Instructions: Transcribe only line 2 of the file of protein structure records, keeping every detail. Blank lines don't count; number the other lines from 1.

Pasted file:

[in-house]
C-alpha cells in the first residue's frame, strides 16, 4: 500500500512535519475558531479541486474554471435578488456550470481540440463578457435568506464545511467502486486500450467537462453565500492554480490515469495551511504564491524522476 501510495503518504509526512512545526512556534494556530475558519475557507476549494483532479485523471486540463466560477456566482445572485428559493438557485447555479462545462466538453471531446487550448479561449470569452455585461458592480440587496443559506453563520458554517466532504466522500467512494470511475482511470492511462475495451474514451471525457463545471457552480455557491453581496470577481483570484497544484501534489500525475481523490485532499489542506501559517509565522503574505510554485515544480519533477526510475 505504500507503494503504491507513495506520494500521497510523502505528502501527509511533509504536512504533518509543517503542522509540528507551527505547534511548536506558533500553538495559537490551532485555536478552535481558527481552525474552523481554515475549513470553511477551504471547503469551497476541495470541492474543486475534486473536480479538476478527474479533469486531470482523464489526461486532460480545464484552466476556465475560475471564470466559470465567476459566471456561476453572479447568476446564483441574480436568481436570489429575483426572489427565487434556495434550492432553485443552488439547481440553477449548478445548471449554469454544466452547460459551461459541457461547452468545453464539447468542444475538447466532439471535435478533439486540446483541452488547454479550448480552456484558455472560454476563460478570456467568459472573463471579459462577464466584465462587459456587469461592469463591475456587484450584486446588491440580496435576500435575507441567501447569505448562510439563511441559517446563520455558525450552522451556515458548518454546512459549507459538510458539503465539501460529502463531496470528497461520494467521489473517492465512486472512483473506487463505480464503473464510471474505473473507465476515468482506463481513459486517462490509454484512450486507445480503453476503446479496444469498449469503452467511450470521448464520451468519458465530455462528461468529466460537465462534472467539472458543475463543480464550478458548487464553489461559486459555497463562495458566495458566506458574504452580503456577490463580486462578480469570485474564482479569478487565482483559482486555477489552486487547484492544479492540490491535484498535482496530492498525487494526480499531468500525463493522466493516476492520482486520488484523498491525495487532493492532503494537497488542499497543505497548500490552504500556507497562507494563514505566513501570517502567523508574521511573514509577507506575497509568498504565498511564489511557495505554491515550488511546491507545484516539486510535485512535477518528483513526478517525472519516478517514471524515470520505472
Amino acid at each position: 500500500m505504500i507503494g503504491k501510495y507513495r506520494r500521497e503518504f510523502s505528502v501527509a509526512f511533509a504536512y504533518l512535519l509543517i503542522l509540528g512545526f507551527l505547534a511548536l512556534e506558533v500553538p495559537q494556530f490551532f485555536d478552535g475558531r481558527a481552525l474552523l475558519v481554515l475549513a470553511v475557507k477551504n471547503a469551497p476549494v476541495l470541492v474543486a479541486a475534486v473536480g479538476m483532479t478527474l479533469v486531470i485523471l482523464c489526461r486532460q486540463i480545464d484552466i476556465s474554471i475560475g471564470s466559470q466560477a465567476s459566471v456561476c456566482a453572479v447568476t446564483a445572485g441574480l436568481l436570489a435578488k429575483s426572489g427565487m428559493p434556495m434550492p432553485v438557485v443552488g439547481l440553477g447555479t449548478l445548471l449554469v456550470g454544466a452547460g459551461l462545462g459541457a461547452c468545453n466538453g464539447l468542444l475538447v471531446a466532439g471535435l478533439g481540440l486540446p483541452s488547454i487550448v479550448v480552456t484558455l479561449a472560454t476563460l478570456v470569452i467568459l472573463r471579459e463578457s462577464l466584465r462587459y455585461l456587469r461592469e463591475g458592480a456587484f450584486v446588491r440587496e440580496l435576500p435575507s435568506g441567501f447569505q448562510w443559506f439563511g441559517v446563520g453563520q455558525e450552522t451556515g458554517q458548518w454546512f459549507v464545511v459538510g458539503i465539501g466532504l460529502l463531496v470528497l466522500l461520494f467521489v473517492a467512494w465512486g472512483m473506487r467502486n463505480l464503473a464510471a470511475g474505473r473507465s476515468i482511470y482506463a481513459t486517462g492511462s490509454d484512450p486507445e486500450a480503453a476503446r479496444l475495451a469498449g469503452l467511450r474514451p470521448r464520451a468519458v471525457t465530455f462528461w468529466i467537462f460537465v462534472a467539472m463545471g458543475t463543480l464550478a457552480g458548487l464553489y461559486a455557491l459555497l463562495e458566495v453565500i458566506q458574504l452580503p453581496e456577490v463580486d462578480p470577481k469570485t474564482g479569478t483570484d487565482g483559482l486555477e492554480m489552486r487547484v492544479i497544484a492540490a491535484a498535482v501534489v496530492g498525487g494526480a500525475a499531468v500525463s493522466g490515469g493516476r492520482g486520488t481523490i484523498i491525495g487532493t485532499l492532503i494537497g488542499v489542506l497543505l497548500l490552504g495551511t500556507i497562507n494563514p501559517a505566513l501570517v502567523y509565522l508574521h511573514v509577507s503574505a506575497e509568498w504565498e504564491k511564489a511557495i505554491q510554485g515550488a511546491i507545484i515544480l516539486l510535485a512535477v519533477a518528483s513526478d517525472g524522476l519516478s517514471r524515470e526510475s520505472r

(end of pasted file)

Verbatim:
C-alpha cells in the first residue's frame, strides 16, 4: 500500500512535519475558531479541486474554471435578488456550470481540440463578457435568506464545511467502486486500450467537462453565500492554480490515469495551511504564491524522476 501510495503518504509526512512545526512556534494556530475558519475557507476549494483532479485523471486540463466560477456566482445572485428559493438557485447555479462545462466538453471531446487550448479561449470569452455585461458592480440587496443559506453563520458554517466532504466522500467512494470511475482511470492511462475495451474514451471525457463545471457552480455557491453581496470577481483570484497544484501534489500525475481523490485532499489542506501559517509565522503574505510554485515544480519533477526510475 505504500507503494503504491507513495506520494500521497510523502505528502501527509511533509504536512504533518509543517503542522509540528507551527505547534511548536506558533500553538495559537490551532485555536478552535481558527481552525474552523481554515475549513470553511477551504471547503469551497476541495470541492474543486475534486473536480479538476478527474479533469486531470482523464489526461486532460480545464484552466476556465475560475471564470466559470465567476459566471456561476453572479447568476446564483441574480436568481436570489429575483426572489427565487434556495434550492432553485443552488439547481440553477449548478445548471449554469454544466452547460459551461459541457461547452468545453464539447468542444475538447466532439471535435478533439486540446483541452488547454479550448480552456484558455472560454476563460478570456467568459472573463471579459462577464466584465462587459456587469461592469463591475456587484450584486446588491440580496435576500435575507441567501447569505448562510439563511441559517446563520455558525450552522451556515458548518454546512459549507459538510458539503465539501460529502463531496470528497461520494467521489473517492465512486472512483473506487463505480464503473464510471474505473473507465476515468482506463481513459486517462490509454484512450486507445480503453476503446479496444469498449469503452467511450470521448464520451468519458465530455462528461468529466460537465462534472467539472458543475463543480464550478458548487464553489461559486459555497463562495458566495458566506458574504452580503456577490463580486462578480469570485474564482479569478487565482483559482486555477489552486487547484492544479492540490491535484498535482496530492498525487494526480499531468500525463493522466493516476492520482486520488484523498491525495487532493492532503494537497488542499497543505497548500490552504500556507497562507494563514505566513501570517502567523508574521511573514509577507506575497509568498504565498511564489511557495505554491515550488511546491507545484516539486510535485512535477518528483513526478517525472519516478517514471524515470520505472